KUNA — Kuna City Council is looking into adding new impact fees to bolster police resources as the city grows.
The proposal on the table is $90 per residential unit and 4 cents per square foot of nonresidential developments, such as commercial and industrial.
Impact fees, a one-time expense for developers on new projects, can only go toward the city’s capital costs. Kuna’s working plan is to have the police impact fees go toward a new, possibly $1.6 million, 7,000-square-foot police station.
The council will take public input on the issue at its April 2 meeting, starting at 6 p.m. at Kuna City Hall, 751 W. Fourth St.
To draft these impact fees and projected needs, Anne Wescott with Galena Consulting worked with the city’s Impact Fee Advisory Committee — composed of community members — and other interested parties such as developers and city staff. Wescott also worked with the city of Nampa on its impact fees, which will increase in July.
Kuna’s population is estimated to increase by 16,000 people by 2028, according to the Galena report. In that time, 5,000 new residences and 850,000 square feet of nonresidential development are expected. Kuna’s population is currently estimated at 19,200.
For law enforcement to maintain its current level of service of about 0.72 officers per 1,000 people, it would need to hire 12 officers in those 10 years. The city has expressed interest in increasing that ratio to one officer per 1,000 people. To meet that goal, 11 officers in addition to the aforementioned 12 are needed.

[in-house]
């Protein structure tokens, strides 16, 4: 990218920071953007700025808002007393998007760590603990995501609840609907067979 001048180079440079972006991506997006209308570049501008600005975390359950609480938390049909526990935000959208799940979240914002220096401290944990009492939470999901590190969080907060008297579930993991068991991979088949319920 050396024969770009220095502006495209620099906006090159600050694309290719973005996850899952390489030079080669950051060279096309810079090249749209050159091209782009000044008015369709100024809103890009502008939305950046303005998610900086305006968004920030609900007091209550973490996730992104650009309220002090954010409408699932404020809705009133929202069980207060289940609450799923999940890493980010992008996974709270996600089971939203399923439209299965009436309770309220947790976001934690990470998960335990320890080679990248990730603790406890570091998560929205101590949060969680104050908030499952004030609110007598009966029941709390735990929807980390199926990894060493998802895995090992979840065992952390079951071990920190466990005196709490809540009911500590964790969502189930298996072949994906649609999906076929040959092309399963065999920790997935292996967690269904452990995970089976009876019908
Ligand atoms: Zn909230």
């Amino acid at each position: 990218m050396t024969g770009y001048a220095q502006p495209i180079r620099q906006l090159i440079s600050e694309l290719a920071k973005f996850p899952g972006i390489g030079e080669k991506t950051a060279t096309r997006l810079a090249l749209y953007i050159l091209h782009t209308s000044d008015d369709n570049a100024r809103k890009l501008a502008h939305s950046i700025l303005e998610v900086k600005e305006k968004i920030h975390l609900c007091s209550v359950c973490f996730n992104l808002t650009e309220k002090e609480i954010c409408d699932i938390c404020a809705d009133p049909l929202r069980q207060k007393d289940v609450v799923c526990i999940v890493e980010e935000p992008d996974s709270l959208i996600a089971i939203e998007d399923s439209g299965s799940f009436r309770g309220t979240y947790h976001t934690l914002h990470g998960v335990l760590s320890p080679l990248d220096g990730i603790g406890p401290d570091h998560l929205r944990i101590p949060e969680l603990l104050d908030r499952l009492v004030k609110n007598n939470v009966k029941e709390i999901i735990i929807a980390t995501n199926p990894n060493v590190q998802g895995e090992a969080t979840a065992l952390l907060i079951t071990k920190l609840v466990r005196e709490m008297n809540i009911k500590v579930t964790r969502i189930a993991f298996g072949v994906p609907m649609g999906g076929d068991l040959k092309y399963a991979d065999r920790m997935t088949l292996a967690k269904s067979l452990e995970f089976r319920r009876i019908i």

Money to pay the new officers will have to come from a source other than impact fee revenue, which can only be used for necessities that will last more than eight years, according to the report.
“As the population goes up, crime goes up; of course there are more calls,” Kuna Police Chief Jon McDaniel said. “That’s the nature of crime. In smaller cities, policing is definitely getting harder with the expectations of the public.”
For example, calls in Kuna for a juvenile beyond control increased by about 49 percent from 2016 to 2017, according to statistics provided by Ada County Sheriff’s Office. There were 55 such calls in 2016, and 82 in 2017.
To help, McDaniel proposed hiring a detective to solely focus on juvenile-related crimes. For funding the detective and other department needs, McDaniel asked the city council last year for a nearly $292,000 budget increase, putting it at about $2.2 million for 2019.
Law enforcement’s current facilities house 17 officers and a few other staff members in a 2,700-square-foot, former four-bedroom farmhouse on Boise Street. To accommodate 23 more officers, an additional 7,000 square feet would be needed.
“It’s the city’s obligation to provide health and safety for its citizens,” McDaniel said. “One way is (through) its police department. Eventually (we will) need a full-functioning police station.
“Impact fees are part of the path making it a reality,” he added. “Impact fees are the best way to make sure growth pays for its part of a police station.”
The city of Kuna pays the Ada County Sheriff’s Office to provide police services within city limits.
When a city chooses to contract with the Ada County Sheriff’s Office for police services, it hires the sheriff’s office to run a local police department and provide law enforcement and public safety services within its city limits, according to the Ada County Sheriff’s Office. The sheriff’s office tailors each contract to meet each community’s specific needs.